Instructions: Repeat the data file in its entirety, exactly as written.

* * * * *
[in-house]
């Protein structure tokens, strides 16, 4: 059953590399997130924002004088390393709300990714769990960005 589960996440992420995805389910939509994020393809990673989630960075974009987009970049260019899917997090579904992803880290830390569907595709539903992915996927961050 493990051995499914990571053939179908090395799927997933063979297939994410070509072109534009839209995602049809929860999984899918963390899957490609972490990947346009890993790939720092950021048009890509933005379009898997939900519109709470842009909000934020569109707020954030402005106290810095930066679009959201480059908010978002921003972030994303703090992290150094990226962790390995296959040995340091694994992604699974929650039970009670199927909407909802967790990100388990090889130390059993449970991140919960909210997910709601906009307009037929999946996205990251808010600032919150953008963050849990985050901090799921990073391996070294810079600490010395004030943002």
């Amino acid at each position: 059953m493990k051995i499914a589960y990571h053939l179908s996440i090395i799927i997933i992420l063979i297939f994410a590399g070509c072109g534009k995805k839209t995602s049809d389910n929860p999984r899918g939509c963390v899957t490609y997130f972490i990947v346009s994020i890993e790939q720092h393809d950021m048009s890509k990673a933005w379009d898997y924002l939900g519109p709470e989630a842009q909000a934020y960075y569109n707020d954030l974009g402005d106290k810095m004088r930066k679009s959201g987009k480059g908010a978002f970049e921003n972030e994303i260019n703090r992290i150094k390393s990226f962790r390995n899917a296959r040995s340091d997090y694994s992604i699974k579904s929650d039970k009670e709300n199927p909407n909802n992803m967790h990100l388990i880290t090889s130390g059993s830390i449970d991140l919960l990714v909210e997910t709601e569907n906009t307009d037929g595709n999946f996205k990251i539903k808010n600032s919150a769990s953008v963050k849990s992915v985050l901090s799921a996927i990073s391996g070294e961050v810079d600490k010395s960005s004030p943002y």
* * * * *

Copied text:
[in-house]
């Protein structure tokens, strides 16, 4: 059953590399997130924002004088390393709300990714769990960005 589960996440992420995805389910939509994020393809990673989630960075974009987009970049260019899917997090579904992803880290830390569907595709539903992915996927961050 493990051995499914990571053939179908090395799927997933063979297939994410070509072109534009839209995602049809929860999984899918963390899957490609972490990947346009890993790939720092950021048009890509933005379009898997939900519109709470842009909000934020569109707020954030402005106290810095930066679009959201480059908010978002921003972030994303703090992290150094990226962790390995296959040995340091694994992604699974929650039970009670199927909407909802967790990100388990090889130390059993449970991140919960909210997910709601906009307009037929999946996205990251808010600032919150953008963050849990985050901090799921990073391996070294810079600490010395004030943002």
């Amino acid at each position: 059953m493990k051995i499914a589960y990571h053939l179908s996440i090395i799927i997933i992420l063979i297939f994410a590399g070509c072109g534009k995805k839209t995602s049809d389910n929860p999984r899918g939509c963390v899957t490609y997130f972490i990947v346009s994020i890993e790939q720092h393809d950021m048009s890509k990673a933005w379009d898997y924002l939900g519109p709470e989630a842009q909000a934020y960075y569109n707020d954030l974009g402005d106290k810095m004088r930066k679009s959201g987009k480059g908010a978002f970049e921003n972030e994303i260019n703090r992290i150094k390393s990226f962790r390995n899917a296959r040995s340091d997090y694994s992604i699974k579904s929650d039970k009670e709300n199927p909407n909802n992803m967790h990100l388990i880290t090889s130390g059993s830390i449970d991140l919960l990714v909210e997910t709601e569907n906009t307009d037929g595709n999946f996205k990251i539903k808010n600032s919150a769990s953008v963050k849990s992915v985050l901090s799921a996927i990073s391996g070294e961050v810079d600490k010395s960005s004030p943002y």